Sandy pictured above, the one with mud all over his face is still fighting his corner and fighting Apollo for his breakfast. With the loss of Katy, Daffodil is the only surviving lamb that we bottle fed in the spring. At least she died in her favourite spot in front of the rayburn.
Theres no point asking why or beating ourselves up over it. Its not fair, its very upsetting but its all part of the highs and lows of smallholding.
Wednesday, 29 October 2008
Tuesday, 28 October 2008
Actually this is a film quiz.
Monday, 27 October 2008
Tracey has gone to stay at her Mum's to help with her Dad who is still in hospital so I have been left to run the farm by myself. The bonfire from yesterday was still going but that was nothing compered to the conflagration Bethan and I started by mid morning.
When JJ and Kay came up to stay we cleared the hedgerow that kept the garden in eternal darkness. The branches were piled along the lane as at the time we were too busy to clear them properly. These have now been annoying me for a few months now, you can see in the top picture. Today was the day that all changed. For once Bethan was persuaded to come outside after I promised her the sky wouldn't fall in and the strange yellow ball in the heaven was nothing to worry about and she set about the task of clearing the lane with manic enthusiasm.
By lunchtime we, well mostly Beth, had removed the offending branches from the ditch and they were burning furiously on a bonfire by the barn. Our efforts were appreciated by Daffodil our pet Ryeland lamb as each pile of branches moved revealed a nice fresh patch of grass for her to devour. Job done Beth and I had bacon butties and I was wondering what to do next when Steve the electrician appeared in the lane with his little boy. This child knows no fear and once I get his parents permission I might publish a set of pictures of an angelic looking child trying to tug a bramble out of an angelic looking shitland ponies tail. Messing with the dangerous end of Trevor is ill advised at the best of times, however this spectacle was being played out some twenty feet up at the base of the cliff at the back of Rock HQ. Had Trevor done an impression of Buckeroo the little lad would have followed a trajectory like Tigger on acid and may, if lucky, have had his fall cushioned by landing on a fat one armed bloke taking photos. Steve would have been equally unable to assist solve his son's plight as he was carrying a cup of tea and a mug of chocolate milk. If the child survived he would at least have something to take the taste of hooves and blood away.
Why was Steve visiting, well he was lending me a chainsaw.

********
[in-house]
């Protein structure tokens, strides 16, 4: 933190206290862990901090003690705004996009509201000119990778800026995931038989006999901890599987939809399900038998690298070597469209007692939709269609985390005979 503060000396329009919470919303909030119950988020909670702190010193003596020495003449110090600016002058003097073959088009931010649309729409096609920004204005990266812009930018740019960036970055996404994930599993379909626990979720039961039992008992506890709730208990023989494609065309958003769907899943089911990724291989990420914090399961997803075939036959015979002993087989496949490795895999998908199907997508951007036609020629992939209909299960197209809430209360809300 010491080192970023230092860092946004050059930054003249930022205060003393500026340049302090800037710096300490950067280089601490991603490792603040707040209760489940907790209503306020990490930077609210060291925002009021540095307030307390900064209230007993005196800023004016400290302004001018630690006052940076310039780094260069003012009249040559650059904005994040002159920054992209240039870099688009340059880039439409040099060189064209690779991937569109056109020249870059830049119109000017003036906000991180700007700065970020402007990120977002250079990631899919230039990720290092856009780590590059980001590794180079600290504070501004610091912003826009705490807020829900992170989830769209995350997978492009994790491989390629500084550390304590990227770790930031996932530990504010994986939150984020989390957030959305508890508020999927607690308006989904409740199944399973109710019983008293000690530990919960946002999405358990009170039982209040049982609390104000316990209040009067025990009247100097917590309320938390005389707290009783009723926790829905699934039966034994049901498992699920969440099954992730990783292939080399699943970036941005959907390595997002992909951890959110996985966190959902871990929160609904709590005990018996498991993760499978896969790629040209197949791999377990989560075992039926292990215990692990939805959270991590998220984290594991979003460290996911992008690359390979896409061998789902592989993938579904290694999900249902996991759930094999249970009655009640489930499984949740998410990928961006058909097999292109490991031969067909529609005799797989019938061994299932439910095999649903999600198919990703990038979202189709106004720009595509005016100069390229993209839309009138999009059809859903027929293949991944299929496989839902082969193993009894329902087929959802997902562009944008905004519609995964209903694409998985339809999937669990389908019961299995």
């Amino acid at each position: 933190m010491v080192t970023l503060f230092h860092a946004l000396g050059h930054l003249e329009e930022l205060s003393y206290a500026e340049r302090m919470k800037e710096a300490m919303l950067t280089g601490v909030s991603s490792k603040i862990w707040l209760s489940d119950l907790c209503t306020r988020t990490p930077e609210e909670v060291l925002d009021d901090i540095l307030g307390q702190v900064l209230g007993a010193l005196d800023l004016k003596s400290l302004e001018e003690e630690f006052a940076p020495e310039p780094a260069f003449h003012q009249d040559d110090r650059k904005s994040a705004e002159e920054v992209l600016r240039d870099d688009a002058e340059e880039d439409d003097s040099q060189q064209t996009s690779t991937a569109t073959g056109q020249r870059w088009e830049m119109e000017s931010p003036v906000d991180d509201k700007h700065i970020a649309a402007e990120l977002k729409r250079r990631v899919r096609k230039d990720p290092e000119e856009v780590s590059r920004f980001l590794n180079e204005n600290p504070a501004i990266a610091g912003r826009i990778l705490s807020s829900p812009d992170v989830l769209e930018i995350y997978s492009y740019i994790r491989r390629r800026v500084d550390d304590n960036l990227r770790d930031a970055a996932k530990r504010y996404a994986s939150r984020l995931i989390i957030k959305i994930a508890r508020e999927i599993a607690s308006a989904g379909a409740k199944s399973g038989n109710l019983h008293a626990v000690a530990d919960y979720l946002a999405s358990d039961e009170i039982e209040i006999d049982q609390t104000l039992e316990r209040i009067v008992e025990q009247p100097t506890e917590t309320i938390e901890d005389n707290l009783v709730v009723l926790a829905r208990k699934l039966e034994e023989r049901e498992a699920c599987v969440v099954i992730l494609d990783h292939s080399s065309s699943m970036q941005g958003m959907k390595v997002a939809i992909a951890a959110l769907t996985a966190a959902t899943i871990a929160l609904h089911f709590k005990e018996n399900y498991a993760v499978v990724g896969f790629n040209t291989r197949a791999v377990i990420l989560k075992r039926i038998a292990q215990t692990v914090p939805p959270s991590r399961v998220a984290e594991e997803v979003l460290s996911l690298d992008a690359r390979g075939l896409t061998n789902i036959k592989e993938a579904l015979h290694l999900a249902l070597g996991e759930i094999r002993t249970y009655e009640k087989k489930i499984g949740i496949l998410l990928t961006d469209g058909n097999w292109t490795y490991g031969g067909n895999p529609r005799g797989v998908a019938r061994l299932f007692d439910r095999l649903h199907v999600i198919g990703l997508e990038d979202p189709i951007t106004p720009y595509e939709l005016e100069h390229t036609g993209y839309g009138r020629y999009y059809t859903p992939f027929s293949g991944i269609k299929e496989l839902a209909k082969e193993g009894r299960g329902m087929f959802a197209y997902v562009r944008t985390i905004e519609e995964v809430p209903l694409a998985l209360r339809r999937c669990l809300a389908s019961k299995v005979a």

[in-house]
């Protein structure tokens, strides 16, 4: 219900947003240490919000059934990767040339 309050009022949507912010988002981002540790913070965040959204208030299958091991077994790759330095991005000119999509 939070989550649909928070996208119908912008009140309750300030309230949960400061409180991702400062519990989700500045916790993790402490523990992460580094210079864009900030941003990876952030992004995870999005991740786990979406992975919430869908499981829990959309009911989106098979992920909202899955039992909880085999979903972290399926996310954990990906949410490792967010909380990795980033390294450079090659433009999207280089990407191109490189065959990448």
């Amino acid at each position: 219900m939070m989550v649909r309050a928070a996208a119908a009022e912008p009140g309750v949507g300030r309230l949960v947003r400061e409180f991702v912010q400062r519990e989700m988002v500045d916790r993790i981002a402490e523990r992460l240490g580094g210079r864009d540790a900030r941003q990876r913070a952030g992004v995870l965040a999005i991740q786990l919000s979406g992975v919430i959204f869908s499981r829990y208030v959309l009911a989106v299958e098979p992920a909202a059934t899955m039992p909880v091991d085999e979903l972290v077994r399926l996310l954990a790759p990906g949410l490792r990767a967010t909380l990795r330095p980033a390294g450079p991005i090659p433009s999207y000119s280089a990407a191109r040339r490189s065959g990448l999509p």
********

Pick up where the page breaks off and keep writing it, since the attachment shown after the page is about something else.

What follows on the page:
Me, alone on the farm with a chainsaw, what could possibly go wrong?
I started the beast and remembering the words of Tracey my beautiful and oh so patient wife before she left "Don't do anything I wouldn't do" I decided that what she would do before attacking the trees by the stables with a borrowed chainsaw whilst balancing on a broken ladder using the chainsaw one handed Tracey would practice. So I shouted Bethan to come and help and set off up the lane to prune the Sycamore that blocks all sunlight into the corner of Willow rise. As you can see from the bottom picture the footpath was only blocked for a few hours.
I decided to leave the trees by the stable.
Sunday, 26 October 2008
After a leisurely breakfast of our own bacon and some fresh baked scones Tracey and I got on with tidying up the workshop. An unbelievable quantity of useful bits and bobs had been stockpiled, so much so that it was hard to navigate from one end to the other without tripping. I dragged some really useful cardboard boxes into the sunlight, God knows what I was saving them for as he is omnipotent, me being a mere mortal had completely forgotten their intended purpose. As God was not forthcoming on the clue front I took the executive decision to have a bonfire.
This soon developed into a raging inferno on the driveway as I gave up any pretence of reducing my carbon footprint and gleefully threw everything that looked combustible that cluttered up the workshop floor into the hungry flames. At one point I thought I had burst an eardrum when a can of WD40 that had got caught up in the detritus exploded once hot enough but the amazing arc of flame it exhibited as it flew across the yard, its trajectory watched with interest by William, Apollo and myself, more than made up for the pain in my right ear from the initial bang.
The homemade firework earned me a "look" from Tracey which meant from then on all rubbish was checked for incendiaries and a promise to be more careful. A lone walker came through the yard, somehow she had managed to keep herself clean on the hill. This was soon remedied by Poppy the Golden Retriever who enthusiastically welcomed the walker by liberally coating her in mud. "Don't worry" she cried "I'm used to dogs" but I could tell she didn't mean it as she was talking through clenched teeth.